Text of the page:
written by John Hewitt, M.Div.| Home Study Coordinator

New Home Study and Post-placement Requirements for China Adoptions

The  China Centre for Children’s Welfare and Adoption released some new home study and post-placements requirements. These new guidelines and regulations for the home study go into effect as of October 1, 2011; and those regarding post placement visits and reports apply to families who receive Notice of Coming to China for Adoption after August 1, 2011.

personwritingHome Study

First, you must have a home study completed by a Hague accredited adoption agency. Please contact Nightlight before you begin the home study process so we can advise you as to the selection of a home study agency. (As a Hague accredited agency, Nightlight provides adoption home study services in Southern California, Colorado, and South Carolina.)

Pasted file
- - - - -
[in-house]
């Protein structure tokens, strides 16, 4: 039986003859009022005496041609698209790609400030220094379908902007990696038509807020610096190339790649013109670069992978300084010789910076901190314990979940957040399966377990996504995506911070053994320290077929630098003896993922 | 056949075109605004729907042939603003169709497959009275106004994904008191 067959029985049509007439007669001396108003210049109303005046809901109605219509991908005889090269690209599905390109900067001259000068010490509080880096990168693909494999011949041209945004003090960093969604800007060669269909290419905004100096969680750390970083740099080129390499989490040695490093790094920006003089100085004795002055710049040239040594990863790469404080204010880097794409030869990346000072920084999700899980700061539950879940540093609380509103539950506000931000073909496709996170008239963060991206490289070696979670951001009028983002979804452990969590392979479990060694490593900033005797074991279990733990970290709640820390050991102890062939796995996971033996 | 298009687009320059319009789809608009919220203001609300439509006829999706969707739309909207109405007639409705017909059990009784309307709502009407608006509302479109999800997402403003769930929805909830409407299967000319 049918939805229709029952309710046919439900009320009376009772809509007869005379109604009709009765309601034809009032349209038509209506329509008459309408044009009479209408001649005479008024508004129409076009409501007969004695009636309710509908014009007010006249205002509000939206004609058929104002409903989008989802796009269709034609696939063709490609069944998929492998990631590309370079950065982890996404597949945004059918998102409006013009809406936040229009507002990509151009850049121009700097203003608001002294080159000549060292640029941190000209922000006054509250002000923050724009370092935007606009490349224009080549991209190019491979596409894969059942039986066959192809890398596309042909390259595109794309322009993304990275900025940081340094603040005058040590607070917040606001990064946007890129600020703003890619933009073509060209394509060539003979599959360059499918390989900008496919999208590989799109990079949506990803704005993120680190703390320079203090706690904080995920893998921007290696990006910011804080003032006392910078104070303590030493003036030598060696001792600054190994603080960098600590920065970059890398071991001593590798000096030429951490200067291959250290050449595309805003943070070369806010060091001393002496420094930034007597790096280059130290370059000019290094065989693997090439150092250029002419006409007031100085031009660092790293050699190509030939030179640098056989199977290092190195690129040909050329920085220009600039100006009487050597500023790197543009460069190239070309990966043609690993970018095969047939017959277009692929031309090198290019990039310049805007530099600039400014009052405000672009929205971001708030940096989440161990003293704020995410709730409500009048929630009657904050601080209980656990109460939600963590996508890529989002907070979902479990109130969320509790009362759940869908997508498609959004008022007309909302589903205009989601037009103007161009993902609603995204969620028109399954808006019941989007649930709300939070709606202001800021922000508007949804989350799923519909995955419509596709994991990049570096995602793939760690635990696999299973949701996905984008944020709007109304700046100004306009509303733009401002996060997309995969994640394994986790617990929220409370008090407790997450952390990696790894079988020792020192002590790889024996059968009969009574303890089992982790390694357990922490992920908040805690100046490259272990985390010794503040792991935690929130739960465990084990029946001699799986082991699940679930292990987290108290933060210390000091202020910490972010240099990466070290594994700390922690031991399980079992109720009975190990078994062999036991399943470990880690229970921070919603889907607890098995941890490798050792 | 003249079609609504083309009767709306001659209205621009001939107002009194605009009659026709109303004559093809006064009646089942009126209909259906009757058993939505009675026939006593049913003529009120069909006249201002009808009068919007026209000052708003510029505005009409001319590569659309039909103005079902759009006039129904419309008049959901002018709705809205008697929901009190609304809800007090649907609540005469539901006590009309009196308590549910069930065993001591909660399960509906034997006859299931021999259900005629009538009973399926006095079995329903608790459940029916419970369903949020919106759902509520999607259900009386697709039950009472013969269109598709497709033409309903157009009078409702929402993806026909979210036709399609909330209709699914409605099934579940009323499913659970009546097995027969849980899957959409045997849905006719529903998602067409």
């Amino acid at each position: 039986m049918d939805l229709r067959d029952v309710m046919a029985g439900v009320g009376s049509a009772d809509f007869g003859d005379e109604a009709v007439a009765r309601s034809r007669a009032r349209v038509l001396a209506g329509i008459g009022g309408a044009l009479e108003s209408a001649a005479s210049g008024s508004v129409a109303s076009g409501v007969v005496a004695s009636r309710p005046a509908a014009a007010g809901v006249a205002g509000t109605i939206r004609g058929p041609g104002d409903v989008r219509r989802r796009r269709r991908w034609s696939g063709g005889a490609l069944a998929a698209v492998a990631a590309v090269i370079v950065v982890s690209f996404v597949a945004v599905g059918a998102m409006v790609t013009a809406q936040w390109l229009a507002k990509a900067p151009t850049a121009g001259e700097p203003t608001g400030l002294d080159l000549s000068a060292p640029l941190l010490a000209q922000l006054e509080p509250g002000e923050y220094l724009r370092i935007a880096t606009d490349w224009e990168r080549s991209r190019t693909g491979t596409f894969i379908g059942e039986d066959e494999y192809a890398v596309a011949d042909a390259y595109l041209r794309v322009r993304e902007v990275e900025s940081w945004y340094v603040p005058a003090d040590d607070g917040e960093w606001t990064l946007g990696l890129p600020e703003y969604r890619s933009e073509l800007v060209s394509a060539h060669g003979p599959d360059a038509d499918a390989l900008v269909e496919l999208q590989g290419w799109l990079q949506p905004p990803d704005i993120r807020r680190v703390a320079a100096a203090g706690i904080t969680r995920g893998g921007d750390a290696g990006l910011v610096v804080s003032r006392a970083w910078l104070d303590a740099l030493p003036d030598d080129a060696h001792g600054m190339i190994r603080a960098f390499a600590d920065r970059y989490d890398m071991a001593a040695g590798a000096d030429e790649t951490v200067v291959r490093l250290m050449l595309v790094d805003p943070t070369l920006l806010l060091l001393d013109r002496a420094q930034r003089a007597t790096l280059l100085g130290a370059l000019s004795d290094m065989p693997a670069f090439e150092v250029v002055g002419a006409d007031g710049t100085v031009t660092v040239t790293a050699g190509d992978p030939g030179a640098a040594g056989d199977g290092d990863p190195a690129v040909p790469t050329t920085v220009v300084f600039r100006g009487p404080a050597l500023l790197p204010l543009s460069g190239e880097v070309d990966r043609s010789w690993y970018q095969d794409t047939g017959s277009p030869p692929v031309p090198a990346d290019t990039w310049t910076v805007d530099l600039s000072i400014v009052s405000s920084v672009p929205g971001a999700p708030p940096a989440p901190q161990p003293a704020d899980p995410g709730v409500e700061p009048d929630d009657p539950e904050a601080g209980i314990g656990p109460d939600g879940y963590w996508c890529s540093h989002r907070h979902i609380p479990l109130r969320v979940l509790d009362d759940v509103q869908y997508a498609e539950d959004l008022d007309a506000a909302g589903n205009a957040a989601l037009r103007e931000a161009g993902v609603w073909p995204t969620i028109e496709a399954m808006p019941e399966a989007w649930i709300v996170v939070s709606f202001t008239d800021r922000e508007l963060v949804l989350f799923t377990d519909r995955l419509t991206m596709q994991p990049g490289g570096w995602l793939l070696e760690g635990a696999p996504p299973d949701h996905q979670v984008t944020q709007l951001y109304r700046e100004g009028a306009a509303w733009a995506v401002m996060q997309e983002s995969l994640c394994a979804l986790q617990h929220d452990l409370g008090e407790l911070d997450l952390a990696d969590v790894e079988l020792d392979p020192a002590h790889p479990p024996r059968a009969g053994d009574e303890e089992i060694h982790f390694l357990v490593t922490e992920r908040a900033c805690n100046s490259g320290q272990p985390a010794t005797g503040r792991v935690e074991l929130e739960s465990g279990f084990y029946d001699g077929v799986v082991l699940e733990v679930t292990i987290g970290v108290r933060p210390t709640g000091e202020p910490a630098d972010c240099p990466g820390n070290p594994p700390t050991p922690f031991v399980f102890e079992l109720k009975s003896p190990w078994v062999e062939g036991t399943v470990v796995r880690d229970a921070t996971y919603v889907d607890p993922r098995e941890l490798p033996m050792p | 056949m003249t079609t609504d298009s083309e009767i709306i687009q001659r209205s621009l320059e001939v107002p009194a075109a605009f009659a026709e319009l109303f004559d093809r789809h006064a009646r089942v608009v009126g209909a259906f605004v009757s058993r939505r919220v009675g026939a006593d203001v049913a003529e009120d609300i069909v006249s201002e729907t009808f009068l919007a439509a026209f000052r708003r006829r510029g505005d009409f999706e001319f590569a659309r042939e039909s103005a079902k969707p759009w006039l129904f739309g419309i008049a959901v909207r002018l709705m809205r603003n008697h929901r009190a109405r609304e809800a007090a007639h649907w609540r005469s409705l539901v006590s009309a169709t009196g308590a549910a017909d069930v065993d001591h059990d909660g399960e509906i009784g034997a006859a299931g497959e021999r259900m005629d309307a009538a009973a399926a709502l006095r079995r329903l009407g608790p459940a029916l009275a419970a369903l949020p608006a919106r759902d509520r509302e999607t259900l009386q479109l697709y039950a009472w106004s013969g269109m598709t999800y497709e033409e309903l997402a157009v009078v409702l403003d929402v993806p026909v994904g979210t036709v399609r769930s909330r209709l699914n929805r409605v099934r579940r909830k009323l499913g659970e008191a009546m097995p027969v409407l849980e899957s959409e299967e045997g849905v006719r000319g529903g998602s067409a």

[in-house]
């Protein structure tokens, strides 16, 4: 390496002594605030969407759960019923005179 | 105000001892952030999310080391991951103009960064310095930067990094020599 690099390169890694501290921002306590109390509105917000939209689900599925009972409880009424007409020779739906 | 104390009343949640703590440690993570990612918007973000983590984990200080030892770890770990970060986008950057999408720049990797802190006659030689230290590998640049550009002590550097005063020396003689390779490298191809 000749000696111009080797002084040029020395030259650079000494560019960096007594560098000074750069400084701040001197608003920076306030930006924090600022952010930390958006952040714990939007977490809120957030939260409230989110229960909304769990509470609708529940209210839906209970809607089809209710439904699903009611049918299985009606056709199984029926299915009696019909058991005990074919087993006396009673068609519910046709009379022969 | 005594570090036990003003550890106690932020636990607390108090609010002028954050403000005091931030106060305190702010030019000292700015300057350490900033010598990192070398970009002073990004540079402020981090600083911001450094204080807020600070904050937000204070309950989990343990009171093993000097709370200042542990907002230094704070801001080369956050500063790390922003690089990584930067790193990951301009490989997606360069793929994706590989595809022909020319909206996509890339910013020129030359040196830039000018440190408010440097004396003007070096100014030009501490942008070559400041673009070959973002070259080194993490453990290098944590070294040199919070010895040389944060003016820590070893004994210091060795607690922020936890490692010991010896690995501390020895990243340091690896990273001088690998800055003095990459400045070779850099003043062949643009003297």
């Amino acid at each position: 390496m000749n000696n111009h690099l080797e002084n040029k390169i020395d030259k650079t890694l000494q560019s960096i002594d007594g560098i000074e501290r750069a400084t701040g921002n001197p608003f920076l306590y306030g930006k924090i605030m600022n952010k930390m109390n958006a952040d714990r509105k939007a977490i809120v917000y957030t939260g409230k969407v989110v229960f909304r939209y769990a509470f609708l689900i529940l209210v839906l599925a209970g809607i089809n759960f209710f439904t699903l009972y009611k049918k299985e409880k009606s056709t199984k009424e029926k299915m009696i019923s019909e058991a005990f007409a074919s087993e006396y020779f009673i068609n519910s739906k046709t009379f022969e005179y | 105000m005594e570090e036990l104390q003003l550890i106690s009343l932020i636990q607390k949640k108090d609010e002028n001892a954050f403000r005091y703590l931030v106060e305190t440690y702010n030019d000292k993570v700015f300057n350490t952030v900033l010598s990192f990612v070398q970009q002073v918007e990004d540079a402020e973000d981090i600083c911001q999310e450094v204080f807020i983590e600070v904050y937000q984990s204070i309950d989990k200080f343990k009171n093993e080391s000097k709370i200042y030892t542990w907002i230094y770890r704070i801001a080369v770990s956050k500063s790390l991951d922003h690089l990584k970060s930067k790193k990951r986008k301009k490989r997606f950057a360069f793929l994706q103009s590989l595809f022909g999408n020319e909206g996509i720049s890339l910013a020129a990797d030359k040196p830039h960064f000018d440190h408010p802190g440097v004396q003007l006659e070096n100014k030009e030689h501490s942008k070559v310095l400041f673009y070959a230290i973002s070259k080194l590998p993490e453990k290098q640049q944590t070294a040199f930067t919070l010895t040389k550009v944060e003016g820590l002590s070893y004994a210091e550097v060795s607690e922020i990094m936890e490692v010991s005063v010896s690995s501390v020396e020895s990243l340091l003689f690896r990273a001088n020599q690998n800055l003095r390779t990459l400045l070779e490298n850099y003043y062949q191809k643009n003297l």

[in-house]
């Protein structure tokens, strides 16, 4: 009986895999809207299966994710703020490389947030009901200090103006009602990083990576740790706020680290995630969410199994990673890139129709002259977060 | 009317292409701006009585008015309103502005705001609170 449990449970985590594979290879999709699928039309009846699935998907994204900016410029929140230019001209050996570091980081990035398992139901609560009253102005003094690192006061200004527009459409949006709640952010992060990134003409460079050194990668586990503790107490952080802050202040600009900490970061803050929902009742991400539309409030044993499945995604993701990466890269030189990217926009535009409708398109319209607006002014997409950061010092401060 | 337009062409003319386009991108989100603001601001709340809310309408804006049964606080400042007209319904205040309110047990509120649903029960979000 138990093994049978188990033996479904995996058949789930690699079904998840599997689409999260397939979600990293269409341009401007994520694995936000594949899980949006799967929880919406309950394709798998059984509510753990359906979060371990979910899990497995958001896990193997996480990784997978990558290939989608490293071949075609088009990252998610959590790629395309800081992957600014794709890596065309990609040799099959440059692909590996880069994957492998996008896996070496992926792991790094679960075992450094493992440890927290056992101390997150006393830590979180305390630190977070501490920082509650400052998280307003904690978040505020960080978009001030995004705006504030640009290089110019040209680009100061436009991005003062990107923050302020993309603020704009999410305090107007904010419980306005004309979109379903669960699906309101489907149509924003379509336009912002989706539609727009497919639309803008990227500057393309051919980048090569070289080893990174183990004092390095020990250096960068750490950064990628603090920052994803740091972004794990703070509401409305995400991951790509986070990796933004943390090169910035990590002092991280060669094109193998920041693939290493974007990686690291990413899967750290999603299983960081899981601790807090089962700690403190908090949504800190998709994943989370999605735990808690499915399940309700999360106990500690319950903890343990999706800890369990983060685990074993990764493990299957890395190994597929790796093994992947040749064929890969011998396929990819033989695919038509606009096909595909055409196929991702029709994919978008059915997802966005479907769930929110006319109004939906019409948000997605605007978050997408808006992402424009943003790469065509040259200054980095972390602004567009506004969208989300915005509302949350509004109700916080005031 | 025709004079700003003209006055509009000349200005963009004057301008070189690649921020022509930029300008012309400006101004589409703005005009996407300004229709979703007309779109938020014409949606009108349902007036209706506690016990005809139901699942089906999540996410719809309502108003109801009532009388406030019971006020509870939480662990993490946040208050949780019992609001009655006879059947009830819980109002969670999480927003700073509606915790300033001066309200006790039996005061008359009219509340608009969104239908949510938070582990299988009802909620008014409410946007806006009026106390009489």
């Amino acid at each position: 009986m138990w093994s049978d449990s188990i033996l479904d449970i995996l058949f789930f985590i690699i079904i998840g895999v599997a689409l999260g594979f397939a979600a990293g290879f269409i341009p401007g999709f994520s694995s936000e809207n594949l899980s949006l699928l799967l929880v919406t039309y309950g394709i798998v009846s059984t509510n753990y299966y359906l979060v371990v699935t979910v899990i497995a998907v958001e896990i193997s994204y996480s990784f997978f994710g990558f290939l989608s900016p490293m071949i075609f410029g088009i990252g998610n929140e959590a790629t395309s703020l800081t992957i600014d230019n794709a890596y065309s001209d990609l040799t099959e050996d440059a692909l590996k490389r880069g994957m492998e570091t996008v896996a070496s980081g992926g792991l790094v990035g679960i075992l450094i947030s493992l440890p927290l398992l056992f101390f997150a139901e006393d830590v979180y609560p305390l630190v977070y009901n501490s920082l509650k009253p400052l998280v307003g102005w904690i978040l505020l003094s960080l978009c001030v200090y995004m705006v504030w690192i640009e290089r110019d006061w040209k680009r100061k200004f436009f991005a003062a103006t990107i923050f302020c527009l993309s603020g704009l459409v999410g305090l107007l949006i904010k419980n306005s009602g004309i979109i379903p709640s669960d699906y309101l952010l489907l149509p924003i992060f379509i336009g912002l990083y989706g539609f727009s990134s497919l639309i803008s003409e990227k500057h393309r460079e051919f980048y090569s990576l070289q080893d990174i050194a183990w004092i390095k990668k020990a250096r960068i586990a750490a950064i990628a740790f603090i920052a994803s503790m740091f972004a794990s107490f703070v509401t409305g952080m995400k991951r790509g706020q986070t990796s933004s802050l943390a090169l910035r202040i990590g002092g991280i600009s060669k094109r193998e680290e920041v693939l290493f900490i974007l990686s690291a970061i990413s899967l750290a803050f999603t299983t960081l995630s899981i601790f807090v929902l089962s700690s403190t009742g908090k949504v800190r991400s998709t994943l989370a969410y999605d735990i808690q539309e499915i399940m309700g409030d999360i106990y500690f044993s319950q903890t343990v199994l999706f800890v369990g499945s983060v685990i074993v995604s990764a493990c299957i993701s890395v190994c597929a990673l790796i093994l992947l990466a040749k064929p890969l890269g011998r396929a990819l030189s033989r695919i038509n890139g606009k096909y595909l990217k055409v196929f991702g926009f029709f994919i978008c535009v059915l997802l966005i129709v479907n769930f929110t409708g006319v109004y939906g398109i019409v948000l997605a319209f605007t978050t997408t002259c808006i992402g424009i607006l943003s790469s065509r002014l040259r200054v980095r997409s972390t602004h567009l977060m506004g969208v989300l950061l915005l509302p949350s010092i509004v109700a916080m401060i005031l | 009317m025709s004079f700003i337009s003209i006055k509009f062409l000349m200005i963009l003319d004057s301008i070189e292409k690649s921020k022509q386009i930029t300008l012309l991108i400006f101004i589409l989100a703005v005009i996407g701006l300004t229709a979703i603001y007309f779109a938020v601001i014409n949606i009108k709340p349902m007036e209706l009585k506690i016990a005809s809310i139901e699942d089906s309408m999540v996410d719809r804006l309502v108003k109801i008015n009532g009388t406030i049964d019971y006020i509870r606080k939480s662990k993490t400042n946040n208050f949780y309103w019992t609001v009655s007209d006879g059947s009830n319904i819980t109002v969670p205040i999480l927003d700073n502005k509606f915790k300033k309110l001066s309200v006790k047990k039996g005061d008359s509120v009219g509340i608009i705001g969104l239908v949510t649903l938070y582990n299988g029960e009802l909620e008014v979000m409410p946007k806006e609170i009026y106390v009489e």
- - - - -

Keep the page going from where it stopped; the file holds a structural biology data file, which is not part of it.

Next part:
China also requires certain applicants — anyone who has a history of alcohol or drug abuse, has experienced emotional loss or trauma or abuse, or is in counseling — to provide a psychological report as part of the home study process. The type of report required and the contents are not specified:  it will be up to the home study provider to determine the type of evaluation that the family may need. For example, emotional loss is a common experience — especially among those who have gone through infertility and possibly miscarriages — and the home study provider will want to address these issues with the couple. If someone has experienced serious trauma and abuse, then it may be more appropriate for counseling to be recommended if certain issues have not been resolved.